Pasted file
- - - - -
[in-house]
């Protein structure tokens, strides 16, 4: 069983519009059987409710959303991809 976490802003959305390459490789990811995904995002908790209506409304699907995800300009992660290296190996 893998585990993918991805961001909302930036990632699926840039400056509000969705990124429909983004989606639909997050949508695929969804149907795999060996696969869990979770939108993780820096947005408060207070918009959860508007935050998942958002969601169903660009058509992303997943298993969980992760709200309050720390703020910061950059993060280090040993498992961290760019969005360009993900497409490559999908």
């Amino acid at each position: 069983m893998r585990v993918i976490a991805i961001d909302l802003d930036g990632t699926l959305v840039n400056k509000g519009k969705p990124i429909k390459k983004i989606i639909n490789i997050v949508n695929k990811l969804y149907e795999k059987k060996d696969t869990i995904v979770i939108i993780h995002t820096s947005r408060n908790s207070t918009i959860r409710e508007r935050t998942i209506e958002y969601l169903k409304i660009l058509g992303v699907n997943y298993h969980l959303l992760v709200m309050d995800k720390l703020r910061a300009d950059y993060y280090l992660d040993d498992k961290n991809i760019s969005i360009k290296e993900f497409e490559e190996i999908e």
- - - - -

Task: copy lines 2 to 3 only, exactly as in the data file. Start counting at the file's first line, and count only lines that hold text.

């Protein structure tokens, strides 16, 4: 069983519009059987409710959303991809 976490802003959305390459490789990811995904995002908790209506409304699907995800300009992660290296190996 893998585990993918991805961001909302930036990632699926840039400056509000969705990124429909983004989606639909997050949508695929969804149907795999060996696969869990979770939108993780820096947005408060207070918009959860508007935050998942958002969601169903660009058509992303997943298993969980992760709200309050720390703020910061950059993060280090040993498992961290760019969005360009993900497409490559999908």
């Amino acid at each position: 069983m893998r585990v993918i976490a991805i961001d909302l802003d930036g990632t699926l959305v840039n400056k509000g519009k969705p990124i429909k390459k983004i989606i639909n490789i997050v949508n695929k990811l969804y149907e795999k059987k060996d696969t869990i995904v979770i939108i993780h995002t820096s947005r408060n908790s207070t918009i959860r409710e508007r935050t998942i209506e958002y969601l169903k409304i660009l058509g992303v699907n997943y298993h969980l959303l992760v709200m309050d995800k720390l703020r910061a300009d950059y993060y280090l992660d040993d498992k961290n991809i760019s969005i360009k290296e993900f497409e490559e190996i999908e």